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Theatre in Review: This Beautiful Future (Cherry Lane Theatre)

Austin Pendleton, Uly Schlesinger, Angelina Fiordellisi, Francesca Carpanini. Photo: Emilio Madrid

The set onstage at the Cherry Lane is striking, if not exactly appealing: a purple velour interior, with curved walls at stage right and upstage windows disclosing a stark hallway. The only furnishings are a mattress and a couple of pillows. (Extending the color scheme, the auditorium is infused with a purple wash from LED strips and downlights.) It could be the back room of an '80s-era night club or a hot-sheet motel -- the kind with themed suites. Which is why it's a bit of a shock to open the program and discover that Rita Kalnejais' play is set in Chartres, France, in World War II. You know Chartres: Nice town. Very medieval. Big cathedral. Giant rose window with gorgeous stained glass.

Clearly, something is off, but what? This Beautiful Future focuses on the star-crossed affair of Elodie, a local girl, and Otto, a German soldier. For discretion's sake, they meet in the home formerly occupied by the Levi family, who were arrested; since they've been away, the local youths have been using it as a trysting place. "Mrs. Levi will be pissed when she gets back," Elodie says. "She won't be coming back, Elodie," says Otto, who knows a thing or two about concentration camps. On the other hand, Otto believes that his regiment, which is decamping in the morning, is about to invade England. But it is August 1944: "Do you have a radio, Otto?" asks Elodie, who clearly follows the news more closely than her lover.

In truth, Elodie and Otto are both so naïve as to seem simple-minded. In addition to her ignorance of the Final Solution and his cockeyed belief that a German victory is at hand, neither seems to have thought through the implications of their romance. Indeed, they inhabit a world of their own, divorced from the ugly realities of war. For example, Elodie apparently hasn't heard that young ladies who sleep with the enemy usually end up tarred and feathered for their pleasures. The stain of collaboration is not easily washed away.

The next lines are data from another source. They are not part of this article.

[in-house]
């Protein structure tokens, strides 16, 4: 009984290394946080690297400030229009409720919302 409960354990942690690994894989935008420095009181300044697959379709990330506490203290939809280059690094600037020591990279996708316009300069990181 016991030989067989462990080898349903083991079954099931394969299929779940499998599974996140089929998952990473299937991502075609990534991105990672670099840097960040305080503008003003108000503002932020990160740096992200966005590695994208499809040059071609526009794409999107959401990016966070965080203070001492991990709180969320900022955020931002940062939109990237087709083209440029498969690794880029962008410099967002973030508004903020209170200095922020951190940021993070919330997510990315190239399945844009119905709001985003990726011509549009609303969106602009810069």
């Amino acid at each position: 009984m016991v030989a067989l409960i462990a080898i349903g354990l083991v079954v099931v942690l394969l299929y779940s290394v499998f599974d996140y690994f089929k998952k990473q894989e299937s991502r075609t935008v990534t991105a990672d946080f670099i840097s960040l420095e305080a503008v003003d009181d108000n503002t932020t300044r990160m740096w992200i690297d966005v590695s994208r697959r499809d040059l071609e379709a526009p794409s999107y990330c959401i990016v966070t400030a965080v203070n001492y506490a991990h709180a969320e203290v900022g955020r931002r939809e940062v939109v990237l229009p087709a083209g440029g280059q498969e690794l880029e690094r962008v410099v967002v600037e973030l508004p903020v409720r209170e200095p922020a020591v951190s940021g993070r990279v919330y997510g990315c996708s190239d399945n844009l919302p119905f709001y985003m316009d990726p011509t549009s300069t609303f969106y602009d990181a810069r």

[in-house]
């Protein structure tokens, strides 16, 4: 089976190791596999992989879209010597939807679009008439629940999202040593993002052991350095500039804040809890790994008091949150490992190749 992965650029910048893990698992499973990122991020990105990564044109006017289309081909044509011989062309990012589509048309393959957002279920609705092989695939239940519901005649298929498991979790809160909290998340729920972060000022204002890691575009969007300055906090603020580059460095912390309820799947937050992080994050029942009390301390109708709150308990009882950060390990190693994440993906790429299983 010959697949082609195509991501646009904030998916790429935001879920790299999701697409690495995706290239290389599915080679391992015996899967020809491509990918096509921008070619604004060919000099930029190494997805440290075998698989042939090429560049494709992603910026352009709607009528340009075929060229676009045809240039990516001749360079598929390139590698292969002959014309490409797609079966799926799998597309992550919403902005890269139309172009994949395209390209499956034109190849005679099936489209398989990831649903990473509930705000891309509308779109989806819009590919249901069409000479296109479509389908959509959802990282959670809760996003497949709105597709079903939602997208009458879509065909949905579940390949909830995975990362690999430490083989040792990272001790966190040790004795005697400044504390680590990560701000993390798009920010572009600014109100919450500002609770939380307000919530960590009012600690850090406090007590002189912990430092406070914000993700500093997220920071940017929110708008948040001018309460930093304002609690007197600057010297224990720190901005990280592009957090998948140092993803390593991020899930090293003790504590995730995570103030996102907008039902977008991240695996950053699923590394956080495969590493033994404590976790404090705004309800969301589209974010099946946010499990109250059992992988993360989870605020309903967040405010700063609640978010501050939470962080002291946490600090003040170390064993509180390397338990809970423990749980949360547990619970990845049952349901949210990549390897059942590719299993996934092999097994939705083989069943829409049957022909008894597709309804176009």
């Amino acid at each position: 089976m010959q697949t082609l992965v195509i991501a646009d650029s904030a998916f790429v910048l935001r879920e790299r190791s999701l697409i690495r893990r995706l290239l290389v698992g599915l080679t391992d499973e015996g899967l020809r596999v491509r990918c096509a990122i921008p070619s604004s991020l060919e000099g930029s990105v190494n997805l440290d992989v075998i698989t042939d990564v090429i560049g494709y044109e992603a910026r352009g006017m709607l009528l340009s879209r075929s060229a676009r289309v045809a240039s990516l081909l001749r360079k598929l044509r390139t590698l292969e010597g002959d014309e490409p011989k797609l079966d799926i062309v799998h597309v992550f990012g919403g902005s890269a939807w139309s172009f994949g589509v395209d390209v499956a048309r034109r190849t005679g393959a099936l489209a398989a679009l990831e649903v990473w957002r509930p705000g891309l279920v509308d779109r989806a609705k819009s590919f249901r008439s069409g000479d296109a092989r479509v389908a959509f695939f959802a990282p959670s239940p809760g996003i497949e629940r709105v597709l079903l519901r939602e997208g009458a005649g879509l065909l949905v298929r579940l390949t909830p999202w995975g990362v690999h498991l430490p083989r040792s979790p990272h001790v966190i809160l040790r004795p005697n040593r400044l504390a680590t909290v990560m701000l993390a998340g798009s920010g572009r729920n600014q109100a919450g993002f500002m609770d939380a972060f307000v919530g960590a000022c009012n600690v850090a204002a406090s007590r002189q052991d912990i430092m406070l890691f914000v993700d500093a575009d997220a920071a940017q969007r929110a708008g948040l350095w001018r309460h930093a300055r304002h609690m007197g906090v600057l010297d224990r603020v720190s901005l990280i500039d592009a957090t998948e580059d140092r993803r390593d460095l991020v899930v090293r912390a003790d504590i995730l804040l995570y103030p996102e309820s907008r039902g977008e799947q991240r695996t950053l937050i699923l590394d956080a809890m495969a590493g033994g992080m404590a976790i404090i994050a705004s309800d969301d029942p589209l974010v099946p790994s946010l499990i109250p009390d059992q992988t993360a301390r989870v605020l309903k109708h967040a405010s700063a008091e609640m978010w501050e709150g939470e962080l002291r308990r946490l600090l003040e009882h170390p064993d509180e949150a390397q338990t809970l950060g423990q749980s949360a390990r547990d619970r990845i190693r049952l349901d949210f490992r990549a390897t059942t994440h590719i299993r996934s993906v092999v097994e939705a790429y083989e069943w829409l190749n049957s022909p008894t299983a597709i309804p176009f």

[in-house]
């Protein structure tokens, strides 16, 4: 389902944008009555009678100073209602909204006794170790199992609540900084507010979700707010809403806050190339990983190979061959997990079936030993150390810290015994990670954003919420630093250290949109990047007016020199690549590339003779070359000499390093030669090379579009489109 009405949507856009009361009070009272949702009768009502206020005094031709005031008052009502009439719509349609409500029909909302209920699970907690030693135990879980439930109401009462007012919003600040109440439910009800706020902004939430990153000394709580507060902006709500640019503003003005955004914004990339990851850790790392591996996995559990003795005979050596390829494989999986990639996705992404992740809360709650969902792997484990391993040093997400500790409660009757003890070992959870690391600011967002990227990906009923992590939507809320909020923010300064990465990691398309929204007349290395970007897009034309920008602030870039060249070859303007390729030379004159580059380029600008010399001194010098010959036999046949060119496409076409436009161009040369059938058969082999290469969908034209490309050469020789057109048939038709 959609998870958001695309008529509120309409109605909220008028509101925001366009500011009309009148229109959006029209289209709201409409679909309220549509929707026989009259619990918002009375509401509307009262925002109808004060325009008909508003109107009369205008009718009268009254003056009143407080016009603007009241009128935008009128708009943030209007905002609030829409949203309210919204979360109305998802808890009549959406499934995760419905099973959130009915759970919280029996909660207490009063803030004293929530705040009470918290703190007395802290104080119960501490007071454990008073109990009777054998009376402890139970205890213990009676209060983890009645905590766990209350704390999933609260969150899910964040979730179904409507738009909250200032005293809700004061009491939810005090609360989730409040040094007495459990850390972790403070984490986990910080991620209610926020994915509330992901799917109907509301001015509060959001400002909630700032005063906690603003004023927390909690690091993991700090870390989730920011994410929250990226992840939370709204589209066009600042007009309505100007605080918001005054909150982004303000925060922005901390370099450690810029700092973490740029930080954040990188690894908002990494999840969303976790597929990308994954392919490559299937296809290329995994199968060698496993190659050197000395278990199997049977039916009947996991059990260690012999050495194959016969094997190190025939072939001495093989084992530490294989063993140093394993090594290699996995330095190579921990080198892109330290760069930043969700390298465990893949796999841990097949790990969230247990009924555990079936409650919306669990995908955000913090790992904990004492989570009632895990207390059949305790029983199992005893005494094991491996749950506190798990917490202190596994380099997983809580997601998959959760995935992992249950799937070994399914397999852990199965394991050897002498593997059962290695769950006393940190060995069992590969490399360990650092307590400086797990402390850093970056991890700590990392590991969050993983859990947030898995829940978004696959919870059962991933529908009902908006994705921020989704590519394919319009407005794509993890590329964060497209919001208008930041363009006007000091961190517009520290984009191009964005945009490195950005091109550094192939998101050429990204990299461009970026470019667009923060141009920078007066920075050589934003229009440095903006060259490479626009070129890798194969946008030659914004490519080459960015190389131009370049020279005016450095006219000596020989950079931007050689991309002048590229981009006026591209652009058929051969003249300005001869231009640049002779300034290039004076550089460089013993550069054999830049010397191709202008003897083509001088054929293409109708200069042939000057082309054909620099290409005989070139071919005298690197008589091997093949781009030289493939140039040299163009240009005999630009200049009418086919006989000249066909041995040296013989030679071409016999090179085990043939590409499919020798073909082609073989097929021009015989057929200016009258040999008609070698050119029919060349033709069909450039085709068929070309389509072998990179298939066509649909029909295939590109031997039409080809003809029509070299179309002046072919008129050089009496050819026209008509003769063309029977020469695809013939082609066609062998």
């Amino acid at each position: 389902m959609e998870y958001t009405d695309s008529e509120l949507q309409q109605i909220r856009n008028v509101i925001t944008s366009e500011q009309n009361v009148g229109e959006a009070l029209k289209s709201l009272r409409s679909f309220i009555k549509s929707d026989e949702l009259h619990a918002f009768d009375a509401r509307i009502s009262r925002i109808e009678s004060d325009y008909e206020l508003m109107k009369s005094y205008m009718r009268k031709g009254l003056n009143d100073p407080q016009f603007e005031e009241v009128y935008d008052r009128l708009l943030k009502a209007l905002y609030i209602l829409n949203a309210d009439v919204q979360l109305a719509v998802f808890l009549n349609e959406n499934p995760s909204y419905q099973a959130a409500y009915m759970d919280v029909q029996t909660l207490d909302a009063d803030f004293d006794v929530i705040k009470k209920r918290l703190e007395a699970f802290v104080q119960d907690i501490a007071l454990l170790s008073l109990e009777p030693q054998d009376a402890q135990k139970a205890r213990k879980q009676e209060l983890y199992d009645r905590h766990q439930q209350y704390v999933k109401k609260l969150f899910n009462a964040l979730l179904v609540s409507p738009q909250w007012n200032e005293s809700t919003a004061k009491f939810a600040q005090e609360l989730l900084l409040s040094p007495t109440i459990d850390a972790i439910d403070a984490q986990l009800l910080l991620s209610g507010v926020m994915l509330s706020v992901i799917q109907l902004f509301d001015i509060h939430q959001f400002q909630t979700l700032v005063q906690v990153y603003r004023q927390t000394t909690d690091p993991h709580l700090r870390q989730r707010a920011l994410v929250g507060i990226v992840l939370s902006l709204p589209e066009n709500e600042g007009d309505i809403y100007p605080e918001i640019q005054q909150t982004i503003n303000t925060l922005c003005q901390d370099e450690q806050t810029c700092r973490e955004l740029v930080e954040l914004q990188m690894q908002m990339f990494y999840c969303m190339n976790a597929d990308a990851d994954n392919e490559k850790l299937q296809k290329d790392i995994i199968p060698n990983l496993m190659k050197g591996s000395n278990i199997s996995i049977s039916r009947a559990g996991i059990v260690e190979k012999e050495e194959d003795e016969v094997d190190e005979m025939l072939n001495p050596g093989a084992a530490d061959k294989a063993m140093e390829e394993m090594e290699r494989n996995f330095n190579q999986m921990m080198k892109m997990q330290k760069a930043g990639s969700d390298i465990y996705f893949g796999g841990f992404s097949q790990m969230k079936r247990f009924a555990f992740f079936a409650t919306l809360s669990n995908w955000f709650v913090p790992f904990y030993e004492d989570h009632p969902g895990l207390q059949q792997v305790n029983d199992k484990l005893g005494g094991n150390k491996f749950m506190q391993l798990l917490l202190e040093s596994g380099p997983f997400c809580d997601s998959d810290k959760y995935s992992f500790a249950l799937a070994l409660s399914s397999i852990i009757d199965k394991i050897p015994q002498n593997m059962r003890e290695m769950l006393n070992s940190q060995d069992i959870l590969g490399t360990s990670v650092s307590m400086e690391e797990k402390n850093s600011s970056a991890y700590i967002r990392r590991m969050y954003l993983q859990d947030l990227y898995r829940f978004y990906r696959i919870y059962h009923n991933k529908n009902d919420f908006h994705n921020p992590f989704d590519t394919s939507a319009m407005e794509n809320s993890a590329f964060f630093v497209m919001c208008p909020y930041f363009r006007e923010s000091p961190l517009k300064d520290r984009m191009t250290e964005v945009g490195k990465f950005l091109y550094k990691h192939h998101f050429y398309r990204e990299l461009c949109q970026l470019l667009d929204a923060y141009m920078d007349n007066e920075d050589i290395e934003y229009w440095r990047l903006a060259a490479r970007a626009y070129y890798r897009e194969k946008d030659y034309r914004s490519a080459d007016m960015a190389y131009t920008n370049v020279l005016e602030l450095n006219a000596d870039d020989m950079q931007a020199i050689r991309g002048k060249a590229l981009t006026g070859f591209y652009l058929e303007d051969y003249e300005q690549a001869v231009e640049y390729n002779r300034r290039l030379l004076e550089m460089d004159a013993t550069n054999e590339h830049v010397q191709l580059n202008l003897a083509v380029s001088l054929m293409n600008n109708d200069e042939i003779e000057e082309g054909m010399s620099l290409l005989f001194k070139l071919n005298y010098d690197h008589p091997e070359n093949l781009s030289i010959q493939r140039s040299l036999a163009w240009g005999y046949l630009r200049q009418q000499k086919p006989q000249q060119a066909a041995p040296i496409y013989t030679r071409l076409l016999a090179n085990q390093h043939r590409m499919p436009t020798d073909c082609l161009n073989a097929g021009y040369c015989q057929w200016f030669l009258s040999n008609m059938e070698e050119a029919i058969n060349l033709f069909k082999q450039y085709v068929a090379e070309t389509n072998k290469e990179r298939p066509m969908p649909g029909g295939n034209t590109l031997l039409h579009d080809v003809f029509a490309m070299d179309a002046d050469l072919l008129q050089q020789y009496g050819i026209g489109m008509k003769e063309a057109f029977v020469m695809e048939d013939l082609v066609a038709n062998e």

If this seems a too-obvious setup, Kalnejais' handling of it is, initially, quite gripping as the couple's idyll is disturbed by a series of revelations. These include Otto's contempt for his blind father, his admiration for Hitler, and the news that, this very day, he has killed a friend of Elodie's family, along with dozens of others, as part of a firing squad. Elodie is a kooky, coltish creature with a dangerous edge. Among other things, she is surprisingly pleased to see a local church bombed to bits, she claims to have been possessed by the spirit of a local pervert and, most notably, is subject to epileptic fits. They are complicated, mismatched young people, adolescents thrown together by a world-historical nightmare, and their liaison couldn't be more ill-advised; indeed, they are careening toward disaster and, at first, it's impossible to look away.

But there's that out-of-left-field set (by Frank J. Oliva, no doubt doing his director's bidding) and, even stranger, the frequent appearances of Austin Pendleton and Angelina Fiordellisi (as "Austin" and "Angelina"), crooning pop standards with their handheld mics. (A karaoke machine is visible upstage.) Most of them are of wartime vintage, including "I Can Dream, Can't I?" and "Scatter-Brain." A bombing incident cues "Boom! Why Does My Heart Go Boom?" Then again, an unsettling speech by Otto about the rock-star effect of a Hitler tirade -- a fascinating and timely depiction of fascism's allure for lost souls -- is matched with the Fleetwood Mac classic "Dreams." (How were these numbers selected? Were they picked out of a hat?) These distractions are more than annoying; it's rather like trying to watch a gripping TV drama while someone keeps changing the channels.

Also, when trouble finally comes for Elodie and Otto, Kalnejais drags it out unconscionably, scrambling the time frame for sledgehammer ironies. The most obvious of these is the finale, depicting a false dawn complete with a live baby chick onstage as a risible symbol of soon-to-be-shattered hopes. The trouble is, we're way ahead of Elodie and Otto; by the time they describe their sad fates in dueling monologues, we have already imagined them.

Anyway, the director, Jack Serio, gets fine work from his two young leads. Francesca Carpanini, who made a good impression in the Roundabout revival of All My Sons a few seasons back, captures Elodie's high-strung, high-maintenance qualities, her innocence spiked with a slight sadistic streak. With his baby face and surprisingly gentle manner, Uly Schlesinger is both touching and a tad monstrous, a Nazi true believer with an authentically sensitive side. Pendleton and Fiordellisi comport themselves like the pros they are, although their unsteady warbling is not a pleasure to the ear.

The other production elements, including Ricky Reynoso's costumes, Stacey Derosier's lighting, Christopher Darbassie's sound, and Lacey Erb's minimal projections, are solid. As a workout for two fine young acting talents, This Beautiful Future has its moments. But what could have been a brief, strikingly written two-hander can't bear the weight of so many high-concept elements, all of them strangely irrelevant to the main action. A pity; this is a lily stifled by an excess of gilding. --David Barbour

(20 September 2022)

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